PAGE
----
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Apple Inc. v. Samsung Electronics Co., Ltd.

United States District Court, Ninth Circuit

November 8, 2013

APPLE INC., a California Corporation, Plaintiff,
SAMSUNG ELECTRONICS CO., LTD., a Korean corporation; SAMSUNG ELECTRONICS AMERICA, INC., a New York corporation; and SAMSUNG TELECOMMUNICATIONS AMERICA, LLC, a Delaware limited liability company, Defendants.


PAUL S. GREWAL, Magistrate Judge.

Confronted with the serious charge that Samsung Electronics Co., Ltd., et al. ("Samsung") and their attorneys violated this court's protective order, perhaps hundreds of times, the undersigned undertook an in camera review of boxes upon boxes of Samsung's documents. This in camera review was necessary because Samsung raised the equally serious charge that the attorney-client privilege and work-product protections applicable to these documents would otherwise be breached without cause. Having finally crawled out from under the boxes, it appears to the undersigned that if anything was breached, it was this court's protective order, and that sanctions against Samsung and its attorneys are warranted.

Before turning to the underlying facts revealed by the review, a recap of recent procedural events in this matter is appropriate:

• July 1, 2013: Nokia Corporation ("Nokia") filed a motion for a protective order in the "12-0630" case to prevent further disclosure of the terms of its confidential license terms with Apple Inc. ("Apple")which had been produced in discovery.[1]
• August 23, 2013: Apple filed a motion to compel further discovery and for sanctions against Samsung and its counsel for violations of this court's protective order in this case.[2]
• September 21, 2013: Nokia joined Apple's motion for sanctions and further discovery.[3]
• October 1, 2013: The parties appeared for oral argument before the court on the motion for sanctions and further discovery.
• October 2, 2013: The undersigned issued an order authorizing further discovery into Samsung's alleged violations of the protective order and entering a stipulation for further discovery agreed to by Nokia and Samsung, but reserving for a later time the question of sanctions.[4]
• October 15, 2013: The presiding judge affirmed the October 2, 2013 order, noting that the "lack of information after three months [was] inexcusable, and necessitate[d] Court-supervised discovery."[5]
• October 22, 2013: The parties appeared for further oral argument on the motion for sanctions. Based on the evidence and arguments before it, the court ordered Samsung to produce "immediately" for in camera review all documents over which it asserted privilege or claimed work product protections.[6]
• October 24, 2013: The court issued an order setting forth a specific schedule for Samsung's production of the documents requested.[7]
• October 29, 2013: Samsung filed a motion for leave to take discovery regarding the details of the June 4, 2013 meeting and the degree to which Apple and Nokia kept the terms of their license agreement confidential.[8]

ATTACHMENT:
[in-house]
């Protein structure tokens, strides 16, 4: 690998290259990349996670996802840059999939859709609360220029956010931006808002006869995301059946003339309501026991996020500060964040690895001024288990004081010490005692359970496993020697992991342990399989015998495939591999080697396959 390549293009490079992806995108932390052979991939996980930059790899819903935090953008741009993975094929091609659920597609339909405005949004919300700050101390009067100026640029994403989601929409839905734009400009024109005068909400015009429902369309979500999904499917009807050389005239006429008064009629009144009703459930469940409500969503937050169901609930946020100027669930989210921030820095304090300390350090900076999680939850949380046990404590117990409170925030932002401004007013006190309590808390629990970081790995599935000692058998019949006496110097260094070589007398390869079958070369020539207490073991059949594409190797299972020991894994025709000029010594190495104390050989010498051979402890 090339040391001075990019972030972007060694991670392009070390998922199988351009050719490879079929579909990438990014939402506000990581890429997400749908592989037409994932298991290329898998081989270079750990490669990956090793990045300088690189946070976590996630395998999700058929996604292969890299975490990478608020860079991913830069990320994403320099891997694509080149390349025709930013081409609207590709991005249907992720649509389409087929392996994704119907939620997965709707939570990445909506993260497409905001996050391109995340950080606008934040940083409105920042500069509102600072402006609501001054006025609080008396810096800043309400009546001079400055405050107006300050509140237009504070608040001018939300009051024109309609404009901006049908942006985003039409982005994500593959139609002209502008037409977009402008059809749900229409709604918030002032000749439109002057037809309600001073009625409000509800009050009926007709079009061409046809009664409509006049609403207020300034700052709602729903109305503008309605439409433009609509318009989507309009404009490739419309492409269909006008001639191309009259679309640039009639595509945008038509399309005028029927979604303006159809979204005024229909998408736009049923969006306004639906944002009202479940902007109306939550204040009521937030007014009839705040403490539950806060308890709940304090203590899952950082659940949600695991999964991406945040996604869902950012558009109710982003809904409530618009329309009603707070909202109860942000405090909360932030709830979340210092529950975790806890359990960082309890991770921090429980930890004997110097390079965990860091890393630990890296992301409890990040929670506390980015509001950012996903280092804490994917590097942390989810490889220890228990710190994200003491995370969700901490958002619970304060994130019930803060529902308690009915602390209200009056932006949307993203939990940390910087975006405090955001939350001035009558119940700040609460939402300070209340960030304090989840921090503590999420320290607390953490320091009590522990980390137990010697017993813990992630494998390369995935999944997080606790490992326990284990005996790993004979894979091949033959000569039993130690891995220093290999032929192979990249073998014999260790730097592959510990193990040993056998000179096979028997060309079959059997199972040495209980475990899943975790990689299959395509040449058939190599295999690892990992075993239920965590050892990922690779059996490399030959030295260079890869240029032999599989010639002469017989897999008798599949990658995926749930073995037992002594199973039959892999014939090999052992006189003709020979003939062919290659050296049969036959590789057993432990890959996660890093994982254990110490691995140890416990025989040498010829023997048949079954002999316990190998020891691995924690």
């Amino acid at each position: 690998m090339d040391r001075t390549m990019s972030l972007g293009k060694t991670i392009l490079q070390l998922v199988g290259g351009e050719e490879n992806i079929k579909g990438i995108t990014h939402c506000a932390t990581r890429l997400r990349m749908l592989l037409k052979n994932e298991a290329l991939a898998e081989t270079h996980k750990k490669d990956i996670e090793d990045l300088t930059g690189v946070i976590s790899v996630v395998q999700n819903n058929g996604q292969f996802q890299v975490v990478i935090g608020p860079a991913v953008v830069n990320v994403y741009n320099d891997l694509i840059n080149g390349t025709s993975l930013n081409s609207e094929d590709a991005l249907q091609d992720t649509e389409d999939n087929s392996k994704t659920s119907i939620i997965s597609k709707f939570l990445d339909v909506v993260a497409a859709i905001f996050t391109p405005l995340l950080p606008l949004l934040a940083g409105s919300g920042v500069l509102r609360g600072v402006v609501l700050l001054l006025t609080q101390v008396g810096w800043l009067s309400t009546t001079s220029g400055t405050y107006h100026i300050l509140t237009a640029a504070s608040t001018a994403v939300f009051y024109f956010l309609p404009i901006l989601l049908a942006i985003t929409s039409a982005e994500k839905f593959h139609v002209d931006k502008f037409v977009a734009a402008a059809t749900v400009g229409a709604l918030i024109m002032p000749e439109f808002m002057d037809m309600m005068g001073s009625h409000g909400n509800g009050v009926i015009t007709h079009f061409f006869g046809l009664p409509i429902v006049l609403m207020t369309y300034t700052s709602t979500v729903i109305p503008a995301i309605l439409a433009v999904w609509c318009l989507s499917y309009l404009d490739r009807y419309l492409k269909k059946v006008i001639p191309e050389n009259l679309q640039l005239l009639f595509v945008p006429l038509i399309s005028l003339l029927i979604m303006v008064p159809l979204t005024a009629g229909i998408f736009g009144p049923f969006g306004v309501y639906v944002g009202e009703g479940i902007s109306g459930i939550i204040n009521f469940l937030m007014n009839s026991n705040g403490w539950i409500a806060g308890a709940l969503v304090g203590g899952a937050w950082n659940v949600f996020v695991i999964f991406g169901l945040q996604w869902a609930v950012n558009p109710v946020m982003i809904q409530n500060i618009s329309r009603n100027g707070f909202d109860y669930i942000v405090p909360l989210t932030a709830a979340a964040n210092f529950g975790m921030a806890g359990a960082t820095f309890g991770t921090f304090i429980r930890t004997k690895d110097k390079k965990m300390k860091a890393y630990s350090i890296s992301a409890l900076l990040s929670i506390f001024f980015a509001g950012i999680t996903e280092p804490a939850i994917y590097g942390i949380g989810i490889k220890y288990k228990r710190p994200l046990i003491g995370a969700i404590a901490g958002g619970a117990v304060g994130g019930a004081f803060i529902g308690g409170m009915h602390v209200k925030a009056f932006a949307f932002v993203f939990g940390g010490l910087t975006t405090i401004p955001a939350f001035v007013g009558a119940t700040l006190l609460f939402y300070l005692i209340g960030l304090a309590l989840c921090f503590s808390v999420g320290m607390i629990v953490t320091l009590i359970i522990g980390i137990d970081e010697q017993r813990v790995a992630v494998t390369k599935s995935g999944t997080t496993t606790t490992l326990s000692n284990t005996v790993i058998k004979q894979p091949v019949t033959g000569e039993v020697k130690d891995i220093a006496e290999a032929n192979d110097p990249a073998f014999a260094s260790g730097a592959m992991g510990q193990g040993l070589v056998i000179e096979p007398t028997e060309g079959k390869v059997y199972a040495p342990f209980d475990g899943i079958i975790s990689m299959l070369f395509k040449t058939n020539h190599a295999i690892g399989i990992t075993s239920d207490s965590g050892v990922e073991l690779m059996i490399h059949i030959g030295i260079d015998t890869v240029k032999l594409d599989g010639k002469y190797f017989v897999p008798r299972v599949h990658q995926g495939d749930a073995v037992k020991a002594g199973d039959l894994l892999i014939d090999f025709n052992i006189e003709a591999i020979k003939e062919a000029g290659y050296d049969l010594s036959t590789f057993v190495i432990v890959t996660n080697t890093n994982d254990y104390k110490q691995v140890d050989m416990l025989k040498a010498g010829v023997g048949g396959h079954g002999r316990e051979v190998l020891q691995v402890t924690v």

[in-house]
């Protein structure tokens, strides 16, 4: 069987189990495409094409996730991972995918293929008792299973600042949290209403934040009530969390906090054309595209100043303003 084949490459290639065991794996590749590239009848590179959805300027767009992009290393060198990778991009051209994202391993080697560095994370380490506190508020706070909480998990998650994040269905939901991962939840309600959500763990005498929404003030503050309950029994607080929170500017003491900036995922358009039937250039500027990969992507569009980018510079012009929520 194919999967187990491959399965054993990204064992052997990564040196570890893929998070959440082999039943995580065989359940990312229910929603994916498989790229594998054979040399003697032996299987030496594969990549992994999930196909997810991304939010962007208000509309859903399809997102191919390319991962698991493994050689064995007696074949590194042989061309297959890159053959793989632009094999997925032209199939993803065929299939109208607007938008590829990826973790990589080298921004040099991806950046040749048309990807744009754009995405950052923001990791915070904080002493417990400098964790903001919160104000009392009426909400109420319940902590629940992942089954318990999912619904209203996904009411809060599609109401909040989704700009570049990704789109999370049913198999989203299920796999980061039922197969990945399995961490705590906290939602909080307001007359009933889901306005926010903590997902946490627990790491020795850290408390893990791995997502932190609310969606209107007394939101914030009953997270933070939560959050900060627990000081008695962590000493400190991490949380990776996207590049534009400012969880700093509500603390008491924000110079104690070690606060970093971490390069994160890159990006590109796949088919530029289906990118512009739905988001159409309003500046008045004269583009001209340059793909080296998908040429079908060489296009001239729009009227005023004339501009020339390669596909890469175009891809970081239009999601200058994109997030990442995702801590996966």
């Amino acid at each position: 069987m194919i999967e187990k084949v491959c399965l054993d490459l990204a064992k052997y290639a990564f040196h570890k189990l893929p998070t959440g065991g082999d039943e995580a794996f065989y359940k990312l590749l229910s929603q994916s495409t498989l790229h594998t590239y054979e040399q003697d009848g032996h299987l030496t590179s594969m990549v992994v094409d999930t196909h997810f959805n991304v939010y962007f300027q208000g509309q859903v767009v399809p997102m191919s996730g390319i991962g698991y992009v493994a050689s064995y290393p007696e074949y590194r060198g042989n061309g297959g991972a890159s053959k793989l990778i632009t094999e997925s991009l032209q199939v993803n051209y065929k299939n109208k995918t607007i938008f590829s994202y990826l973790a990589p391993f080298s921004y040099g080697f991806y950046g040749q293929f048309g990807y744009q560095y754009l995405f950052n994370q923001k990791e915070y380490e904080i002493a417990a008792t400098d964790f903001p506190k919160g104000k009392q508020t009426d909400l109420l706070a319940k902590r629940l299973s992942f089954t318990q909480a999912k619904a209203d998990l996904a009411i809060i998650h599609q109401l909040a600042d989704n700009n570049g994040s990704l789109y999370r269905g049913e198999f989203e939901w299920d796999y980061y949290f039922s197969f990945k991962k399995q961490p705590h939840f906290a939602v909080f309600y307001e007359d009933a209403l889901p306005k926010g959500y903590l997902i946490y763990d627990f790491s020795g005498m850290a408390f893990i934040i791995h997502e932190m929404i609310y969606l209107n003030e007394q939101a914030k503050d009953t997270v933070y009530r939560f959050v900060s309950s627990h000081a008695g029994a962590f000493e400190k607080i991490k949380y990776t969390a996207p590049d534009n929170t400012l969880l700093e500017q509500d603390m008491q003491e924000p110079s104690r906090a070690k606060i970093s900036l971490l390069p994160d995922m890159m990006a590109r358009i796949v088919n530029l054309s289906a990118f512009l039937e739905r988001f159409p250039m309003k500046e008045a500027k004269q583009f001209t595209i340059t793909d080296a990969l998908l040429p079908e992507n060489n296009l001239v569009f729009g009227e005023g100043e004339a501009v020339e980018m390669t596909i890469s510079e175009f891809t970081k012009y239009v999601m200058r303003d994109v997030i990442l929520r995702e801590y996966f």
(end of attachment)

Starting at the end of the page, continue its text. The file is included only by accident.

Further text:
• November 7, 2013: Samsung completed its in camera submissions.[9]

Even after this exhaustive process, the court still does not have a complete picture of the events giving rise to this procedural flurry. However, from the arguments and evidence submitted, an outline does emerge suggesting sanctions should issue based on the following violations of its protective order:

1. QE's failure to fully redact sensitive business information ("SBI") from the Initial Expert Report of David Teece, resulting in the pervasive distribution of the SBI to Samsung employees who were not authorized to have access to it.[10]
2. Samsung's wrongful use of the disclosed SBI[11] in preparing for:
a. its negotiations and arbitrations with Ericsson between May 2012[12] and May 2013;[13]
b. its negotiations with Nokia between March 22, 2012 and June 4, 2013;[14]and
3. QE's failure to follow the procedures set forth in Section 16 of the Protective Order after repeated notice of the disclosure of SBI.[15]

Samsung and its counsel are invited to file a brief by December 2, 2013 to show cause why sanctions should not issue for these violations. Apple and Nokia also may submit a brief by this same date proposing appropriate sanctions.[16] The parties shall address both the legal framework and the evidence relevant to any sanction to be imposed. All briefs may be up to twenty-five pages in length.

In order to fully prepare the briefs, Samsung is authorized to take the following, limited discovery:

• Ten (10) hours total of deposition testimony on the following issues:
º To what extent did Apple keep the terms of its license agreements with Nokia, Ericsson, Phillips, and Siemans confidential?
º To what extent did Nokia keep the terms of its license agreement with Apple confidential?
º To what extent did Ericsson keep the terms of its license agreement with Apple confidential?
º What precisely occurred and was said at the June 4, 2013 meeting?

In addition, Nokia shall immediately produce to Samsung the Power Point presentation it used during the June 4, 2013 negotiation. Counsel for Apple, Nokia, and Ericsson may be present for the entirety of all depositions taken in accordance with this order. The court will not tolerate further efforts to deny outside counsel access to discovery not truly subject to privilege or work product protections. On December 9, at 3:00 p.m., the parties shall appear for a further hearing on the matter.


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